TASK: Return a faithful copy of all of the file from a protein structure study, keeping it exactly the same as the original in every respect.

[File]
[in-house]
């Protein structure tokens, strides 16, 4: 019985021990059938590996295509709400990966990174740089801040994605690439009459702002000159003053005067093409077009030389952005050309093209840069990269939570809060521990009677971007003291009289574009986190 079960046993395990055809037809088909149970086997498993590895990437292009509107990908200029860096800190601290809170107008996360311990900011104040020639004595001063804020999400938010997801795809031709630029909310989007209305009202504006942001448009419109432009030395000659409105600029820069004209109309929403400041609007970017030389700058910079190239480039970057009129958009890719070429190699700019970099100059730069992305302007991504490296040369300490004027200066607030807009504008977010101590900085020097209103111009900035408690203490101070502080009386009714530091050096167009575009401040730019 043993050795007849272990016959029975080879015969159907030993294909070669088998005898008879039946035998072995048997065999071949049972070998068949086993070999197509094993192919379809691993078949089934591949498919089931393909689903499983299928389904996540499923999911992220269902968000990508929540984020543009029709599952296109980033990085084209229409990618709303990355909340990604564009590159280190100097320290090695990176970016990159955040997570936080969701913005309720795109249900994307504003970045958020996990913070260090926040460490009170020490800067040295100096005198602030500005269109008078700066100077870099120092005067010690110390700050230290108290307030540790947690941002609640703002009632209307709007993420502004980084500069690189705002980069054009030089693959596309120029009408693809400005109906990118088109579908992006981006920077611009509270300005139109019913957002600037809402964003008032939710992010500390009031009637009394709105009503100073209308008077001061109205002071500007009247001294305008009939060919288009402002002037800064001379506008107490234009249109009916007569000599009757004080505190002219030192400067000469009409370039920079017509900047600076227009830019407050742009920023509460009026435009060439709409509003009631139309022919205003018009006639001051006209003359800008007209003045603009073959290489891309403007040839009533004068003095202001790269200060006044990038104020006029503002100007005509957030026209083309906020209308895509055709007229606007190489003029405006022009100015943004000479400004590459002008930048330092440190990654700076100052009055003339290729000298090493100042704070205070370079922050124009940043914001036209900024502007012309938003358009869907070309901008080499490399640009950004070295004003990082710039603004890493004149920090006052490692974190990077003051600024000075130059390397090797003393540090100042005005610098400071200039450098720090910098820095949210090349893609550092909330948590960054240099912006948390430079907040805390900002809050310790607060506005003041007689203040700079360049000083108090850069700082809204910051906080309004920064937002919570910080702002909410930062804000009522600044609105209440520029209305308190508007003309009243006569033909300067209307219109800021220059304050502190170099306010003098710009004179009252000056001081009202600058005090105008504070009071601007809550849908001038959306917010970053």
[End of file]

[in-house]
């Protein structure tokens, strides 16, 4: 019985021990059938590996295509709400990966990174740089801040994605690439009459702002000159003053005067093409077009030389952005050309093209840069990269939570809060521990009677971007003291009289574009986190 079960046993395990055809037809088909149970086997498993590895990437292009509107990908200029860096800190601290809170107008996360311990900011104040020639004595001063804020999400938010997801795809031709630029909310989007209305009202504006942001448009419109432009030395000659409105600029820069004209109309929403400041609007970017030389700058910079190239480039970057009129958009890719070429190699700019970099100059730069992305302007991504490296040369300490004027200066607030807009504008977010101590900085020097209103111009900035408690203490101070502080009386009714530091050096167009575009401040730019 043993050795007849272990016959029975080879015969159907030993294909070669088998005898008879039946035998072995048997065999071949049972070998068949086993070999197509094993192919379809691993078949089934591949498919089931393909689903499983299928389904996540499923999911992220269902968000990508929540984020543009029709599952296109980033990085084209229409990618709303990355909340990604564009590159280190100097320290090695990176970016990159955040997570936080969701913005309720795109249900994307504003970045958020996990913070260090926040460490009170020490800067040295100096005198602030500005269109008078700066100077870099120092005067010690110390700050230290108290307030540790947690941002609640703002009632209307709007993420502004980084500069690189705002980069054009030089693959596309120029009408693809400005109906990118088109579908992006981006920077611009509270300005139109019913957002600037809402964003008032939710992010500390009031009637009394709105009503100073209308008077001061109205002071500007009247001294305008009939060919288009402002002037800064001379506008107490234009249109009916007569000599009757004080505190002219030192400067000469009409370039920079017509900047600076227009830019407050742009920023509460009026435009060439709409509003009631139309022919205003018009006639001051006209003359800008007209003045603009073959290489891309403007040839009533004068003095202001790269200060006044990038104020006029503002100007005509957030026209083309906020209308895509055709007229606007190489003029405006022009100015943004000479400004590459002008930048330092440190990654700076100052009055003339290729000298090493100042704070205070370079922050124009940043914001036209900024502007012309938003358009869907070309901008080499490399640009950004070295004003990082710039603004890493004149920090006052490692974190990077003051600024000075130059390397090797003393540090100042005005610098400071200039450098720090910098820095949210090349893609550092909330948590960054240099912006948390430079907040805390900002809050310790607060506005003041007689203040700079360049000083108090850069700082809204910051906080309004920064937002919570910080702002909410930062804000009522600044609105209440520029209305308190508007003309009243006569033909300067209307219109800021220059304050502190170099306010003098710009004179009252000056001081009202600058005090105008504070009071601007809550849908001038959306917010970053």